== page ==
Porter made first trip to the Octagon in August, and Chris Daukaus walked through some heavy leg kicks to pound out the stout Bellator veteran in the opening frame. Porter’s size as a 6-foot heavyweight who comes close to the division’s capacity belies his quick hands, including a sharp combination that busted up Daukaus in the early going. Porter’s body of work throughout his career, however, is one that has shown that he can be overwhelmed if he is not the one pushing the pace. The Connecticut native may have what amounts to a puncher’s chance should Parisian impose his game plan and bully him around the cage. At heavyweight, that may mean more than most other divisions, but a slugfest may not work to Porter’s advantage against a striker with more apparent tools in his arsenal.
Many of Parisian’s wins on the regional circuit during his current run have been over questionable competition, with just one of five sporting a record of better than .500 when he beat them. Chad Johnson is a better win than any of the previous five, but Parisian had a 50.5-pound weight advantage over Johnson when he pounded him out. The strikes will fly early and often, and even though Parisian does own a single knockout loss on his ledger—Tony Lopez brawled with him before dragging him down and getting the stoppage from punches in a scarf hold position—his chin has held up against harder hitters than Porter. The option for Parisian winning before the final bell and not by knockout is due to his interest in fishing for submissions from top position, like the kimura he considered before electing to simply punch Johnson until referee Chris Tognoni pulled him off. The line for a finish instead of by strikes (-135) does not surrender much value and allows for Parisian to target a limb or neck should he get Porter down.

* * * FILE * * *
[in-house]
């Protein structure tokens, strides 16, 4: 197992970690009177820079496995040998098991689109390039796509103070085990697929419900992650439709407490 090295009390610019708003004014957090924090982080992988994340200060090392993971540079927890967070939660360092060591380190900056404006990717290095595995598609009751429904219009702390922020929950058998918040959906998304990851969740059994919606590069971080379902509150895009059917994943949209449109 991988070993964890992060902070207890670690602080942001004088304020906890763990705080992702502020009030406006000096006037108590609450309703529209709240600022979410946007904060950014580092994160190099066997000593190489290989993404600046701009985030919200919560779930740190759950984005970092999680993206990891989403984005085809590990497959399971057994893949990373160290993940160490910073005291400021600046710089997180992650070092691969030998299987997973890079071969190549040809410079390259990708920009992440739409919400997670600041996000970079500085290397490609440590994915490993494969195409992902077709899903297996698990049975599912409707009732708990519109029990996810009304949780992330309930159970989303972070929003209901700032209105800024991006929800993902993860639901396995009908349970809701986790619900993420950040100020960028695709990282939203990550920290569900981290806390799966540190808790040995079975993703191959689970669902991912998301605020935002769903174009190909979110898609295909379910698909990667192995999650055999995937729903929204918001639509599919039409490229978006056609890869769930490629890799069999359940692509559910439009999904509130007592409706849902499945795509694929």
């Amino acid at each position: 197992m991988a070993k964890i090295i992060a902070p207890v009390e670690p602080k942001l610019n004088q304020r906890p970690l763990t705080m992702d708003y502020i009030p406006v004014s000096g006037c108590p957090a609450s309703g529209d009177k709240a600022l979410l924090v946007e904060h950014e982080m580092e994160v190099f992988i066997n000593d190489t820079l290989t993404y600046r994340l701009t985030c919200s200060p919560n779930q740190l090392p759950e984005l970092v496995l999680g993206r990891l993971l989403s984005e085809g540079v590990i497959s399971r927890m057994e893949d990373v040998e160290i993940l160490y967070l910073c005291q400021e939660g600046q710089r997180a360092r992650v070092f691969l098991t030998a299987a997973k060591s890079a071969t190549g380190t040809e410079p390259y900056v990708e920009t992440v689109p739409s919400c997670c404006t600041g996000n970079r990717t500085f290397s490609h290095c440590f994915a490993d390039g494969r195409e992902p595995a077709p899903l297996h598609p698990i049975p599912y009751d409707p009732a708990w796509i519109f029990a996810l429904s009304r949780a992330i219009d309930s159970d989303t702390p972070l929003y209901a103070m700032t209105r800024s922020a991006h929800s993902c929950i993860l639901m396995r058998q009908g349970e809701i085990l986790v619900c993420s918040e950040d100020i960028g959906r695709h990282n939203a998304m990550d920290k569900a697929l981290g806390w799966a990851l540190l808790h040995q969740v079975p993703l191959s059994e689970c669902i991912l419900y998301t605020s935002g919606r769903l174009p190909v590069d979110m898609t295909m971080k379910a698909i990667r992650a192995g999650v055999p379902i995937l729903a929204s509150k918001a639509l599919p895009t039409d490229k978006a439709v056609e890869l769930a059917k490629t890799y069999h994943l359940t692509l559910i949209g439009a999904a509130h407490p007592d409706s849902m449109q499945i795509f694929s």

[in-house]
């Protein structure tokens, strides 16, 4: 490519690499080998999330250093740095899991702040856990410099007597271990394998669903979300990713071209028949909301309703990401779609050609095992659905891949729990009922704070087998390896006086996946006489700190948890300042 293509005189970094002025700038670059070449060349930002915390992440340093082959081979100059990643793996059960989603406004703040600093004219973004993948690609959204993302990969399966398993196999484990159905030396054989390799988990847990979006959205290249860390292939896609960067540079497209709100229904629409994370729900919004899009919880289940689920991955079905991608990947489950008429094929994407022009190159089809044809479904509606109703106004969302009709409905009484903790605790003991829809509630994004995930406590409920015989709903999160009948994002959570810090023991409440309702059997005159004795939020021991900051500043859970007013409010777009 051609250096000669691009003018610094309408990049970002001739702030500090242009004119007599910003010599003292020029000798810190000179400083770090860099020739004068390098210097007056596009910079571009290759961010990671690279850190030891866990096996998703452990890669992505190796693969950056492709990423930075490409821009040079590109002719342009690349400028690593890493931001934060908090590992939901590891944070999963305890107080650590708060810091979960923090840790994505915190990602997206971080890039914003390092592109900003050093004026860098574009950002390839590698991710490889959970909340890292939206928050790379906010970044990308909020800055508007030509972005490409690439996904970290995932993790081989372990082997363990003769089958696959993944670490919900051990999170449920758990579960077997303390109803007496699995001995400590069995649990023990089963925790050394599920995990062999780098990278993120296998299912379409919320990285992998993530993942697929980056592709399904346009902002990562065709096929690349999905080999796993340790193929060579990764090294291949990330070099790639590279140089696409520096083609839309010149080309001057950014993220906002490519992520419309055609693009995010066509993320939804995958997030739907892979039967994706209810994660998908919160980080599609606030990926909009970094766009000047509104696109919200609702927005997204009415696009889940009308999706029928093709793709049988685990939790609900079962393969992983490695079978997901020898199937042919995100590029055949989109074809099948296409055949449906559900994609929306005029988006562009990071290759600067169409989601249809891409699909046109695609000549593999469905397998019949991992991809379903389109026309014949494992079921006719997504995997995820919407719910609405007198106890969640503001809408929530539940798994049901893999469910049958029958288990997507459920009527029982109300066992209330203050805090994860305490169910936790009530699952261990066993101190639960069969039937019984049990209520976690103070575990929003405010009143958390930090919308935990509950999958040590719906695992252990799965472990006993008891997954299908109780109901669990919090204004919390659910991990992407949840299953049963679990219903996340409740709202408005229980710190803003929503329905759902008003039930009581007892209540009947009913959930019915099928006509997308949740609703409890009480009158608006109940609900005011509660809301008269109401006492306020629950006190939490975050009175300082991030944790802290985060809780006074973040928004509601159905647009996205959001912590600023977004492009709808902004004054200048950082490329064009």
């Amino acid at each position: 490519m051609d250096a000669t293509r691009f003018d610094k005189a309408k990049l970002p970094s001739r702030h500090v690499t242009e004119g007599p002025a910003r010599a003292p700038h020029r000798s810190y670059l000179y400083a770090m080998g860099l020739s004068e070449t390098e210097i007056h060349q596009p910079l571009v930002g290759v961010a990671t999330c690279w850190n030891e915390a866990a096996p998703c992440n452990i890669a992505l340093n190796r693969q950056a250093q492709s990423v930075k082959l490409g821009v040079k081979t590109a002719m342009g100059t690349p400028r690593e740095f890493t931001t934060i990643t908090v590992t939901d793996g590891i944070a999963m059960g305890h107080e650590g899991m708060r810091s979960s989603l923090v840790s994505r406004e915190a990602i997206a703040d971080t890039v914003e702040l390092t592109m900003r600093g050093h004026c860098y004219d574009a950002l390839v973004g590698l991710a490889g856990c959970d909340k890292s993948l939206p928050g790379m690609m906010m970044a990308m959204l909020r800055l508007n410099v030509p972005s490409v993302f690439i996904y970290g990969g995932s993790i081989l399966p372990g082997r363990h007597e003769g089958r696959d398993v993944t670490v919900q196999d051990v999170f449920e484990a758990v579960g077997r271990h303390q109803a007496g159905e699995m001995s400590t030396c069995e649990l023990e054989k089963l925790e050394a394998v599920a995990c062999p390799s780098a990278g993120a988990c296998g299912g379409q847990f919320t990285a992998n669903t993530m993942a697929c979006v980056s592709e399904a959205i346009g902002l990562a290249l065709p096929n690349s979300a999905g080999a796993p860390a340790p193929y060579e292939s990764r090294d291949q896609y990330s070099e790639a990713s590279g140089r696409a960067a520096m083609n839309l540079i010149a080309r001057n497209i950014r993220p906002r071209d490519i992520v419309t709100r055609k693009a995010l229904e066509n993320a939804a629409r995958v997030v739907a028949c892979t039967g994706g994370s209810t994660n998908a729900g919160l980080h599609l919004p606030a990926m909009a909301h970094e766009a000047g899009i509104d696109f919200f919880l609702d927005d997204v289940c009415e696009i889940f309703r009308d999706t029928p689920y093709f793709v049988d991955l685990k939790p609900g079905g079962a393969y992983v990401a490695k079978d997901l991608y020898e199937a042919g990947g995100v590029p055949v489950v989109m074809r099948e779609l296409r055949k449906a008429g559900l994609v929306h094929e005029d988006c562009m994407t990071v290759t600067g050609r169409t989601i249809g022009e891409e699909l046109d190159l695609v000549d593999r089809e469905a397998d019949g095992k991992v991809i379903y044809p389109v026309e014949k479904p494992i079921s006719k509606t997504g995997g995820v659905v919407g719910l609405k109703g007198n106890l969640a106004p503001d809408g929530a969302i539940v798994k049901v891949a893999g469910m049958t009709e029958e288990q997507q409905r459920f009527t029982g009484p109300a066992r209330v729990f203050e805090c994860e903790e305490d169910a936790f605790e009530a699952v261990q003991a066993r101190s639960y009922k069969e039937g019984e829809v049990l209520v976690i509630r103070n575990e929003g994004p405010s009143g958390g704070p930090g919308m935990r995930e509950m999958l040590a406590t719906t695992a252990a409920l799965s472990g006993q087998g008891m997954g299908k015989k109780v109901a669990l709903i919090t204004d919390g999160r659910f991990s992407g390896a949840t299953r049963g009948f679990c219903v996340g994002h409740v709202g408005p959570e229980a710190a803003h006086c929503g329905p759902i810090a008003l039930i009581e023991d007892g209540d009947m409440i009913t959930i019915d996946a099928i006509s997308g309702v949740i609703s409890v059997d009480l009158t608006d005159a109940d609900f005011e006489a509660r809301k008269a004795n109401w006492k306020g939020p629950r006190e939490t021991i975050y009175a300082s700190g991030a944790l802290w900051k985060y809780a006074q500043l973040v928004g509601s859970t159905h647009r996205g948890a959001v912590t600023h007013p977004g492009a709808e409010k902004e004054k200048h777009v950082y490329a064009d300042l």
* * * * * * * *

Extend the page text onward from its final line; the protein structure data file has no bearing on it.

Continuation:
Gina Mazany (-155)
First and foremost, the line on Mazany-Rachael Ostovich Goes to Decision at -195 should be parlayed into a bet on one fighter in this match over the other. Even though both women have combined for one decision loss among their nine total defeats, this matchup of a strong wrestler against an opportunistic grappler has the makings of one that goes 15 full minutes. Mazany will be trying to reinvent her career down a weight class, as the power of Julia Avila, Macy Chiasson, Lina Lansberg and Sara McMann clearly gave her issues across her two UFC tenures. Ostovich, a career flyweight and not a large one at that, should not be the imposing physical threat that has hampered Mazany in the past.
This flyweight matchup could hinge on which fighter is able to score a takedown and wind up with top position. Ostovich, who has only competed once per year since joining the UFC in 2017, has yet to be taken down inside the Octagon despite repeated efforts from those like Montana De La Rosa. Mazany, on the other hand, will doggedly pursue the takedown, chaining together multiple attempts if one is not successful. The Alaska native may not have a wrestling pedigree like other competitors named earlier, but she has historically not been able to stay on her feet when another woman wants to put her down. Ostovich could look to replicate her early success against Paige VanZant as this early positional battle commences.
When a fighter openly speaks about retirement—Ostovich did so during UFC Virtual Media Day this week—they more than likely have one foot out the door. At 29 years of age, on a losing streak with an overall record below .500 and coming off an eight-month USADA suspension, one can understand her frustrations. Returning after nearly two years away rarely bodes well for a fighter, especially when Ostovich’s opponent has competed three times in that stretch. Ostovich could spring the narrow upset if she manages to get Mazany down and snag a submission like she did to Karine Gevorgyan. However, Mazany’s ability to scramble and fight out of bad positions can help her survive.